Everyone makes mistakes. No-one is immune from doing so. But everyone knows if you make a mistake the best thing to do is to admit it, try and reverse the situation if possible, and learn from it. The worst thing to do is to carry on regardless and ignore any ongoing damage being done.

  • Cookhouse and Pub

    Dominic Walsh: What’s more ludicrous, the 10pm curfew or VAR?


    For as long as I’ve been a journalist covering leisure and hospitality (31 years if you must know), the industry has fought, mostly in vain, for recognition in the corridors of power of its importance to the UK economy. While rival industries like aerospace, car manufacturing and financial services seemed to have no problem catching the ear of government (mostly coming under the wing of the big beast departments of Business and the Treasury), hospitality struggled to attract attention, being made the responsibility of the backwater that is DCMS. It didn’t make it into the name of the department – even when it was expanded to the Department for Digital, Culture, Media & Sport.

  • Pret

    Mark McCulloch: Pret's Inventive Incentive


    “When I was at Pret’’ is a phrase I find myself saying most days (and get the mickey taken out of me for like a stuck record for those who hear it daily). I use the phrase as most days I find myself in a situation where I need to solve a problem, Pret is the best example of how to solve it without fail. I learned more in my 10 months there than in any other business. The focus and confidence of what Pret would and wouldn’t do is an unspoken yet powerful bond that lives with the current teams and anyone lucky enough to work for/with Pret in the past.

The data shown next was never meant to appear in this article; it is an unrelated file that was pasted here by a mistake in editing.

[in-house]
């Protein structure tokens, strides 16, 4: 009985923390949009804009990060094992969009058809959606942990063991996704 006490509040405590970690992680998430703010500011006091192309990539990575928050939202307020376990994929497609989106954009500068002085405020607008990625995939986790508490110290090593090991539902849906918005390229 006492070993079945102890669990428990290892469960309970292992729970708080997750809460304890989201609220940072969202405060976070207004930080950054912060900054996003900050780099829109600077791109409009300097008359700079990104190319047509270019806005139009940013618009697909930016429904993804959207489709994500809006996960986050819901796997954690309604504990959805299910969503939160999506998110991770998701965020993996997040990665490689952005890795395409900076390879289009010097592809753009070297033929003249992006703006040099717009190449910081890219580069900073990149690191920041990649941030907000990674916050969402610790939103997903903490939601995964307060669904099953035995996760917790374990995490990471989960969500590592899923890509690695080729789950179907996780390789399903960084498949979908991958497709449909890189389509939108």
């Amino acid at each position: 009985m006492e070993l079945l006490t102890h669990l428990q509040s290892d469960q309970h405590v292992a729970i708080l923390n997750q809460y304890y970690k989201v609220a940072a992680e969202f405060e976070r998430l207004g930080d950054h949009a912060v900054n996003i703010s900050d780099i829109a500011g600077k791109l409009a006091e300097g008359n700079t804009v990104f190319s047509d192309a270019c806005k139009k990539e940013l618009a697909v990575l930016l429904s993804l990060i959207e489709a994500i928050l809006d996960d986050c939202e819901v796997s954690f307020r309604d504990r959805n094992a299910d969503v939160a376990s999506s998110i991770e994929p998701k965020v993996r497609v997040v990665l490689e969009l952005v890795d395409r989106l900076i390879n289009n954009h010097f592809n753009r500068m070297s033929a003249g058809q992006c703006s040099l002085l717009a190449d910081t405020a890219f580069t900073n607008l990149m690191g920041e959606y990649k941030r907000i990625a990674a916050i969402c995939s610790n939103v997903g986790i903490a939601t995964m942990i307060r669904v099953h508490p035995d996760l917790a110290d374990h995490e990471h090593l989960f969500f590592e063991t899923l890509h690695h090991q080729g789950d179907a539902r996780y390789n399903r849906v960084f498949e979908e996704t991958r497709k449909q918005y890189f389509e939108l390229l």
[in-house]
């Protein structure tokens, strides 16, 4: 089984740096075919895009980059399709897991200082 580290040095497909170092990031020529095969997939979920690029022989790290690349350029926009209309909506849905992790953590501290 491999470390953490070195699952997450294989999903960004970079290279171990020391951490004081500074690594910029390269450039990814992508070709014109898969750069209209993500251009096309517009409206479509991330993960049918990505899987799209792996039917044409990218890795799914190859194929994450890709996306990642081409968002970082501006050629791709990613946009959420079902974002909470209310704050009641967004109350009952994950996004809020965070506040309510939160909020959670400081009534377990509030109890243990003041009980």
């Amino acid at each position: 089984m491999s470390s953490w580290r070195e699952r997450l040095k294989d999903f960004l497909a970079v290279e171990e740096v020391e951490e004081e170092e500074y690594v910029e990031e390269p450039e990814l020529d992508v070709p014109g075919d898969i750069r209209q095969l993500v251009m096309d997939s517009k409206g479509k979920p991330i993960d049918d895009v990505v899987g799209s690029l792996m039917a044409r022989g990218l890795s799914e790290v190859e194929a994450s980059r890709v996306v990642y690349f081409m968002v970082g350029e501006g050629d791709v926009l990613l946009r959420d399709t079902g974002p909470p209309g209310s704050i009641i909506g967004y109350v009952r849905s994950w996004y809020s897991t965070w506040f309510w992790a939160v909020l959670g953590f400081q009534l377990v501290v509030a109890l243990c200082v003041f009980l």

• alcohol

    A six month sentence


    “Nuts.” “No logic.” “A crushing blow.” The industry wasn’t impressed by the idea of a curfew. And that was the reaction before Boris Johnson handed down a punitive six month sentence. Frustration at the prospect was palpable and understandable, primarily because hospitality is being treated like a leading cause of infection rates rising when it isn’t.

  • GettyImages-1217029390 (1)

    Peter Martin: Time for cool heads and hard data


    Repeat after me. The Government is not our friend. It might like to think it still is, but it has proved far too unreliable, inconsistent and devious a companion for that. Now that’s not to say, we shouldn’t perhaps try to be civil and ready to do business – but a lot more openness and honesty on our political leaders’ part needs to be forthcoming before trust with the hospitality sector is going to be restored.

  • Ted Schama 1

    Ted Schama: From third place to second place


    I am a family and community man. I live by Hampstead heath and revel in walking the dogs, meeting new people and seeing old faces. I suppose you could say I am a people person.

  • Philip Kolvin QC

    Philip Kolvin QC: Regulators v insurers, the verdict


    Sometimes white smoke appears from a chimney and the result is clear. Sometimes, smoke rises from the battlefield, casualties are counted and it takes a century or two to work out who won and lost.